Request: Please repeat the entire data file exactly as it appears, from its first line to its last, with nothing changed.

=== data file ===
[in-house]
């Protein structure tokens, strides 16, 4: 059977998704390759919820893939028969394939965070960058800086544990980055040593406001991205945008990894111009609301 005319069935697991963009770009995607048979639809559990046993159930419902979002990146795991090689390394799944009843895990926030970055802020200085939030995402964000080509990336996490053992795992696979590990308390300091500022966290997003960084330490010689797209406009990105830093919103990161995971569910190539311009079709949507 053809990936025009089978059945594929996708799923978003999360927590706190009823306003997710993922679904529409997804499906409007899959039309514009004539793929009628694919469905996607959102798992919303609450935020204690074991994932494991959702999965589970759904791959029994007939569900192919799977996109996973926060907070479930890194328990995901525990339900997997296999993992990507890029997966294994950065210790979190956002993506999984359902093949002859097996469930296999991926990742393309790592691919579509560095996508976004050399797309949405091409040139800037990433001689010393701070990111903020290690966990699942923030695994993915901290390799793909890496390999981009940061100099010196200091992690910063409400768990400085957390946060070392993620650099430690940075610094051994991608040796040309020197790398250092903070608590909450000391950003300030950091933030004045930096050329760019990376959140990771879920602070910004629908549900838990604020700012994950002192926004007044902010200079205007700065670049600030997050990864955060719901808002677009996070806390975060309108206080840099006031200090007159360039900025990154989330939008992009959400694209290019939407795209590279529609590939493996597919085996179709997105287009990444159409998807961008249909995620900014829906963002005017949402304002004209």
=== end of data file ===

[in-house]
């Protein structure tokens, strides 16, 4: 059977998704390759919820893939028969394939965070960058800086544990980055040593406001991205945008990894111009609301 005319069935697991963009770009995607048979639809559990046993159930419902979002990146795991090689390394799944009843895990926030970055802020200085939030995402964000080509990336996490053992795992696979590990308390300091500022966290997003960084330490010689797209406009990105830093919103990161995971569910190539311009079709949507 053809990936025009089978059945594929996708799923978003999360927590706190009823306003997710993922679904529409997804499906409007899959039309514009004539793929009628694919469905996607959102798992919303609450935020204690074991994932494991959702999965589970759904791959029994007939569900192919799977996109996973926060907070479930890194328990995901525990339900997997296999993992990507890029997966294994950065210790979190956002993506999984359902093949002859097996469930296999991926990742393309790592691919579509560095996508976004050399797309949405091409040139800037990433001689010393701070990111903020290690966990699942923030695994993915901290390799793909890496390999981009940061100099010196200091992690910063409400768990400085957390946060070392993620650099430690940075610094051994991608040796040309020197790398250092903070608590909450000391950003300030950091933030004045930096050329760019990376959140990771879920602070910004629908549900838990604020700012994950002192926004007044902010200079205007700065670049600030997050990864955060719901808002677009996070806390975060309108206080840099006031200090007159360039900025990154989330939008992009959400694209290019939407795209590279529609590939493996597919085996179709997105287009990444159409998807961008249909995620900014829906963002005017949402304002004209």